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New York Times

After China performed two days of military drills intended to punish Taiwan, Representative Michael McCaul of Texas on Monday stood alongside the island nation’s newly elected president, Lai Ching-te, and issued a promise.

“The United States must maintain the capacity to resist any resort to force or coercion that would jeopardize the security of the people of Taiwan,” Mr. McCaul, the chairman of the Foreign Affairs Committee, said. “That is what we stand for, and that is what we continue to say.”

Mr. McCaul, a Republican, traveled this week to Taipei with a bipartisan delegation of other American lawmakers in an attempt, he said, to show that the U.S. government stood in lock step with Mr. Lai and Taiwan.

The trip, which will last through the week, comes at a fraught time: Just days after Mr. Lai was sworn into office and vowed in his inaugural address to defend Taiwan’s sovereignty, China responded by surrounding the self-governing island with naval vessels and military aircraft. Before the lawmakers arrived, the Chinese government had publicly warned them to “seriously abide by the one-China policy” and “not to schedule any congressional visit to Taiwan.”

Just a few days ago, China “conducted two days of military drills in the Taiwan Strait to express their displeasure with President Lai,” Lin Chia-lung, Taiwan’s foreign minister, told Mr. McCaul at a news conference on Monday.

“You can say in this critical time, it is a powerful display,” Mr. Lin added.

Even as many Republicans in Congress balked at providing continued U.S. military aid to Ukraine, support for Taiwan has remained a largely bipartisan endeavor. A number of conservatives have argued that the United States should pull back its investments in Ukraine and instead bolster deterrence in the Indo-Pacific region. In April, the House voted to approve $8 billion for Taiwan in a lopsided 385-to-34 vote.

“Even though there are debates about other theaters of war,” Mr. McCaul said, “I can tell you there is no division or no dissension when it comes to Taiwan in the Congress.”

But deep challenges remain. Even though there are few political hurdles to approving fresh tranches of aid for Taiwan, the backlog of undelivered orders of arms and military equipment to the island from the United States has grown to nearly $20 billion. Some weapons systems that Washington approved for Taiwan in 2020 have yet to be sent.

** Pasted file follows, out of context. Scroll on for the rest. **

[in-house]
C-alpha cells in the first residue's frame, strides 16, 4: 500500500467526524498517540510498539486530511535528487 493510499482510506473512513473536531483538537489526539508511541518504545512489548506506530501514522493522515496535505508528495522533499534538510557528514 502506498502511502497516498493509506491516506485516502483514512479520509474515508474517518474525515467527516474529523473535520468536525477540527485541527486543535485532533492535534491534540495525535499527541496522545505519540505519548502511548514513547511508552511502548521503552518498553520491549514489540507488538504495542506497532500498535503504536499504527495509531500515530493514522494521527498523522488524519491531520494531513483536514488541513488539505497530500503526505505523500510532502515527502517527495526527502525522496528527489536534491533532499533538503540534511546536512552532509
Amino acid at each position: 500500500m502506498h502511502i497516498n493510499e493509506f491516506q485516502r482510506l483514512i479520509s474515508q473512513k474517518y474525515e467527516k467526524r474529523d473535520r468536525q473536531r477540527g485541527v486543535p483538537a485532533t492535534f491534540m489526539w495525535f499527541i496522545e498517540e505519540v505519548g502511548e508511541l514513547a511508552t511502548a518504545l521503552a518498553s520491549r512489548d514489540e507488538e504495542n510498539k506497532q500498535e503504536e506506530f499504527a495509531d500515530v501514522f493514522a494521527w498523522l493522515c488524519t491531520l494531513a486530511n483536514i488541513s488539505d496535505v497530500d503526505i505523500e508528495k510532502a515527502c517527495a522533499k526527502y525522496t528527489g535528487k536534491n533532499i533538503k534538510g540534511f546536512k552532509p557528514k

By far, the biggest part of the undelivered inventory is an order approved by the Trump administration in 2019 for 66 F-16 fighter jets, which makes up over 40 percent of the backlog, according to Eric Gomez, a researcher at the Cato Institute in Washington who, with a co-researcher, has compiled a running estimate of the delays. Other items that Taiwan is waiting for include a Harpoon coastal defense system, mobile rocket launchers called HIMARS and Abrams tanks.

The additional $8 billion of military spending support for Taiwan and the Asia-Pacific region approved by Congress would not make a big dent in the backlog, Mr. Gomez said. That amount includes $1.9 billion to enable the Pentagon to release weapons to send to Taiwan from U.S. stockpiles, with the money then used to replenish the American inventory. But the United States “does not have the capability in its stockpile to send” those, Mr. Gomez said.

And there are quietly growing fears among supporters of Taiwan that Western allies, chief among them the United States, will become bogged down in other intractable conflicts — in Ukraine and the Middle East — that will further erode their capacity to send arms.

“People in Taiwan look at what happened in Hong Kong, they look at Afghanistan, they look at Putin,” Mr. McCaul said in an interview. “They’re worried that this is going to be the next shoe to drop, and they should be.”

“I don’t want anyone to think that we can’t support Taiwan because of Ukraine,” he added. “The stuff going to Ukraine is old and it’s old NATO stuff; this is all brand-new for Taiwan. But I just think our defense industrial base is overloaded right now, and it cannot handle this amount of conflict in the world.”

Mr. Lai, in remarks delivered at the Office of the President, alluded to the critical role that the United States had played in assisting the Taiwanese people’s “determination to defend their homeland.” He praised former President Ronald Reagan — a favorite among conservatives, and especially with Speaker Mike Johnson, who frequently quotes him — for his “concept of peace through strength.”

“With your support, I hope that Congress through legislative action will continue to assist Taiwan,” Mr. Lai said.

The aim of the delegation’s visit, Mr. McCaul said, was to show lawmakers’ commitment to do just that. He said he was heartened by how little backlash he and other Republicans had received after Congress moved to pass the enormous aid package for Israel, Ukraine and Taiwan.

“You can see the impact that vote has here,” Mr. McCaul said. “It has real-life consequences; it’s not some political game on the floor. It has real consequences here, it has real consequences in Ukraine.”

The visiting delegation includes Mr. McCaul and Representatives Young Kim, Republican of California; Joe Wilson, Republican of South Carolina; Jimmy Panetta, Democrat of California; Andy Barr, Republican of Kentucky; and Chrissy Houlahan, Democrat of Pennsylvania.

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